One simple fix can unlock Ja Morant’s full ceiling

Despite an early injury setback, one small biomechanics fix has been apparent for Ja Morant, and it could ensure we see him become the player we think he can be.

There wasn’t much to nitpick for Ja Morant‘s 2019-20 NBA Rookie of the Year campaign. The No. 2 overall pick in the 2019 NBA Draft checked several major boxes you want to see from a young lead guard, scoring 17.8 points per game, posting a commanding 7.3 assists per game, displaying willingness to pull up from beyond the 3-point arc, and most importantly, showing quality leadership traits while steadily improving throughout the season. That resulted in a red-hot end to the pre-COVID season for the Memphis Grizzlies, nearly earning the team a playoff spot and appearing to significantly accelerate their rebuild.

However, if you watched closely, there was one problem you could identify for Morant. It wasn’t a skill he lacked, or a red flag in his on-court demeanor. Instead, the player who commonly gets Derrick Rose comparisons showed a very concerning health risk that could limit his ceiling significantly. Morant is an athletic dynamo whose explosiveness is his chief athletic calling card; but in his rookie season, it was landing, not jumping, that was cause for concern.

Morant’s highlight dunks kept him in the headlines last season, and for good reason. The young 6-foot-2 guard posterized plenty of victims as a rookie, and he showed that he can get to the rim nearly at will. The problem, though, was what happened after the dunk or crafty finish. Morant showed a near-constant inability to control his body as he landed from jumps in traffic, and it put him in some very concerning landing spots at the end of these highlight dunks.

More than a few of Morant’s highlight dunks and finishes ended with him sprawled on the court, making you think his ACL was a cloud of dust in the center of his knee. Morant couldn’t control his momentum, and his landing mechanics were nonexistent, often meaning he was landing on one leg, twisting his body and getting easily thrown off balance towards the baseline. You might remember the following play against the Indiana Pacers sparking discussion about whether NBA cameramen are too close to the action — but Morant doesn’t go hurtling into the sideline if he can absorb this contact, and doesn’t have a scary, twisting one-legged landing after colliding with Myles Turner.

These one-legged finishes are also present when Morant isn’t taking contact — a habit of finishing dunks by kicking out one leg and landing in an unstable position could also be seen in Morant’s more innocuous open-court finishes.

Now, you may be wondering what the big deal is here. Sure, he’s a little off-kilter when he lands, but who isn’t when they get thrown around by NBA centers, and guys go flying all the time! But the issue surrounds the biomechanics of Morant’s landings. When you land straight-legged on a single leg, that’s a classic injury mechanism for an ACL rupture and many other major knee injuries.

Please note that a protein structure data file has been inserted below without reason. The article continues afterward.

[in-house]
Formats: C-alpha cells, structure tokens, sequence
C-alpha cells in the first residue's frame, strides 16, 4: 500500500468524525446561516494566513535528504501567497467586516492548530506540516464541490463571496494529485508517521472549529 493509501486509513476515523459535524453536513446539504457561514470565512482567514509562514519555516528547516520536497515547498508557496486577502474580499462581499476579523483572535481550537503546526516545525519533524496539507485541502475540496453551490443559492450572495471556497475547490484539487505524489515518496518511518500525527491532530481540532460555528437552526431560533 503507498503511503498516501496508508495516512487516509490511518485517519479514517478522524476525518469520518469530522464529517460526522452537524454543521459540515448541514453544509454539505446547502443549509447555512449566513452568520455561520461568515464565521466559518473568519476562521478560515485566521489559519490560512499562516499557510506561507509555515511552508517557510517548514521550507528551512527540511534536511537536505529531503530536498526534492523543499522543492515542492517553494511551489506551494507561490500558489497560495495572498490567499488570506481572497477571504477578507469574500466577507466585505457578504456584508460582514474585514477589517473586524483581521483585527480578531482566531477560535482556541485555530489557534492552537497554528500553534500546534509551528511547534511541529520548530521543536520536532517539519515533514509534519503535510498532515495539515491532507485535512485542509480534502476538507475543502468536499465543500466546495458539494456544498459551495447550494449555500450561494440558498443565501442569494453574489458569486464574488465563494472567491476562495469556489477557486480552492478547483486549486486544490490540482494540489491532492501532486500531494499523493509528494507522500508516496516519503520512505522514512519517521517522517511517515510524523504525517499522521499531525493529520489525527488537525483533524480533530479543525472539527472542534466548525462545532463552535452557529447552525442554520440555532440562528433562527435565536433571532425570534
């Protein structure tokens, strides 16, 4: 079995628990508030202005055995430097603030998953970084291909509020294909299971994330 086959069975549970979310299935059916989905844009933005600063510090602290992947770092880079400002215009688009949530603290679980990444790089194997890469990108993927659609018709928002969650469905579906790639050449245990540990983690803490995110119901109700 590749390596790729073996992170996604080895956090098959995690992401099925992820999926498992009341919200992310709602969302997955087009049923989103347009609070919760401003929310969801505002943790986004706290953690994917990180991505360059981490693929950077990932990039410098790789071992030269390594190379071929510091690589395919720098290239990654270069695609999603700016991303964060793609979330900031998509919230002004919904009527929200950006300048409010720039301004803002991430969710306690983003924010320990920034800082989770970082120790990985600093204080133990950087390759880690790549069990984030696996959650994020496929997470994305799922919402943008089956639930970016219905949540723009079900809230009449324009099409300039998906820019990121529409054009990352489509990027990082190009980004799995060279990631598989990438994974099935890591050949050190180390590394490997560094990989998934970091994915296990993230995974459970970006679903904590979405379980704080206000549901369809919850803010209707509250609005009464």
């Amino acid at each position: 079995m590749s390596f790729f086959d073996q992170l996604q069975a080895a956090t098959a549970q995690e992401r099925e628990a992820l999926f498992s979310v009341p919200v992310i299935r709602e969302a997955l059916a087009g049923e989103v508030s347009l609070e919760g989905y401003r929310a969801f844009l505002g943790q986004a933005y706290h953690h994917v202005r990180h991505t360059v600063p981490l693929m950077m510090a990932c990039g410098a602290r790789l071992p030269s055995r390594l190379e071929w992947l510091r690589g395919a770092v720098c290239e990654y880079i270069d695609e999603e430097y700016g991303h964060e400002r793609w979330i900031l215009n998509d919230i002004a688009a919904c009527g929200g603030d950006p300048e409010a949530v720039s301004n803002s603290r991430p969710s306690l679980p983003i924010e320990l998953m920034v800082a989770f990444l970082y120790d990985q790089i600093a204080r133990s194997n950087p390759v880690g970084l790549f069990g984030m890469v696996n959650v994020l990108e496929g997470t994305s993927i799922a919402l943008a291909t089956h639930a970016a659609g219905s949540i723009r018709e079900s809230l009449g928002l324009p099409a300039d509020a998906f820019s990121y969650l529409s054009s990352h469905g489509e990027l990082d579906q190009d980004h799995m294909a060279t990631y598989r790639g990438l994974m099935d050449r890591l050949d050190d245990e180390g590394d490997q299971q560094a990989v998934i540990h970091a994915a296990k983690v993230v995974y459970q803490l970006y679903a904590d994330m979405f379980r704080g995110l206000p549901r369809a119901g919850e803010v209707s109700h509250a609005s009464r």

The ACL is responsible for controlling the tibia’s position in relation to the femur at the knee joint. When you land from a jump, that means that the ACL is keeping the tibia from sliding forward and laterally in relation to where the other half of the knee joint lands. In a situation like the one that Morant routinely put himself in, that knee joint is absorbing all of the body’s weight coming down on it, and the natural reaction is going to be for that knee to bend. With a stiff leg landing, the knee musculature isn’t in a prepared position for the knee to bend to slow the body down, and that puts the ACL in the primary position to absorb that force. Introduce any rotational force to that equation, and you end up like former Warrior Brandon Rush, whose career was effectively ended by an ACL rupture suffered in a very Morant-like dunk attempt.

The concern with Morant was that if he didn’t fix his landing biomechanics, he would be predisposed to a significant knee injury by virtue of putting his knee in a compromised position, over and over again. And while it may never happen — not all risky behavior has consequences — we saw with Derrick Rose, who had a similar landing mechanics issue, that eventually the consequences find their way to you.

Landing mechanics changes don’t happen overnight; they take years of concentrated biomechanics focus, which is a tough ask even under the Skynet-level supervision of NBA medical staffs. But prior to his ankle sprain, Morant appeared to have taken significant steps toward solving the problem. Routinely this year, Morant has taken the extra step of either gathering himself heading towards the rim:

Or hanging on the rim for an extra second or two to ensure he finds a safe spot to come down:

These habit changes, combined with improving his core strength and balance as he continues to physically mature, are going to be paramount to making sure Morant is healthy enough to make the most of his many gifts on the basketball floor. He’s already established himself as one of the most entertaining young players in the league, and his early scoring outbursts this season seem to hint at him one day competing for scoring titles.

While his ankle injury is certainly a setback, it seems unrelated to this larger jump-landing issue. The more consistently Morant can avoid these awkward landings, the better — it means there will be more Ja Morant for us to watch and enjoy.

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